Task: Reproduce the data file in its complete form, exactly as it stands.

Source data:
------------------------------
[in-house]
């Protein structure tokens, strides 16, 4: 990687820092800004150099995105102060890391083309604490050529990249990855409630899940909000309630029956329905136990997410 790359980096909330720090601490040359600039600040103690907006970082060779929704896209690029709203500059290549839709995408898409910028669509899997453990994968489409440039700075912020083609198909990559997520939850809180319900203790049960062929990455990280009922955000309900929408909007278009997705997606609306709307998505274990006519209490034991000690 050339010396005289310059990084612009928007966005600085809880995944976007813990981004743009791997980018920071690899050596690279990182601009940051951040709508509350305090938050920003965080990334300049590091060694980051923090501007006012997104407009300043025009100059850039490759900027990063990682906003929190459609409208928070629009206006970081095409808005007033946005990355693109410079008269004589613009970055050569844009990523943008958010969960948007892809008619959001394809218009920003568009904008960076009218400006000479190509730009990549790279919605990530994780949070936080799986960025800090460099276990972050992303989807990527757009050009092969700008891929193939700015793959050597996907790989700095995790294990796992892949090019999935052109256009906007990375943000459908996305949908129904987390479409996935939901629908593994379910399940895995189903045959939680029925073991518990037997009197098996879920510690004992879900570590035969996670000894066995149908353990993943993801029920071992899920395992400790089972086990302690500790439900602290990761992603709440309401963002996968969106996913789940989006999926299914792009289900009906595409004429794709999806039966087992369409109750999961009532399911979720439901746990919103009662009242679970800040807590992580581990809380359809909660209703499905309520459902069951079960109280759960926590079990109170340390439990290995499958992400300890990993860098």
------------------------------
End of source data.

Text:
[in-house]
């Protein structure tokens, strides 16, 4: 990687820092800004150099995105102060890391083309604490050529990249990855409630899940909000309630029956329905136990997410 790359980096909330720090601490040359600039600040103690907006970082060779929704896209690029709203500059290549839709995408898409910028669509899997453990994968489409440039700075912020083609198909990559997520939850809180319900203790049960062929990455990280009922955000309900929408909007278009997705997606609306709307998505274990006519209490034991000690 050339010396005289310059990084612009928007966005600085809880995944976007813990981004743009791997980018920071690899050596690279990182601009940051951040709508509350305090938050920003965080990334300049590091060694980051923090501007006012997104407009300043025009100059850039490759900027990063990682906003929190459609409208928070629009206006970081095409808005007033946005990355693109410079008269004589613009970055050569844009990523943008958010969960948007892809008619959001394809218009920003568009904008960076009218400006000479190509730009990549790279919605990530994780949070936080799986960025800090460099276990972050992303989807990527757009050009092969700008891929193939700015793959050597996907790989700095995790294990796992892949090019999935052109256009906007990375943000459908996305949908129904987390479409996935939901629908593994379910399940895995189903045959939680029925073991518990037997009197098996879920510690004992879900570590035969996670000894066995149908353990993943993801029920071992899920395992400790089972086990302690500790439900602290990761992603709440309401963002996968969106996913789940989006999926299914792009289900009906595409004429794709999806039966087992369409109750999961009532399911979720439901746990919103009662009242679970800040807590992580581990809380359809909660209703499905309520459902069951079960109280759960926590079990109170340390439990290995499958992400300890990993860098």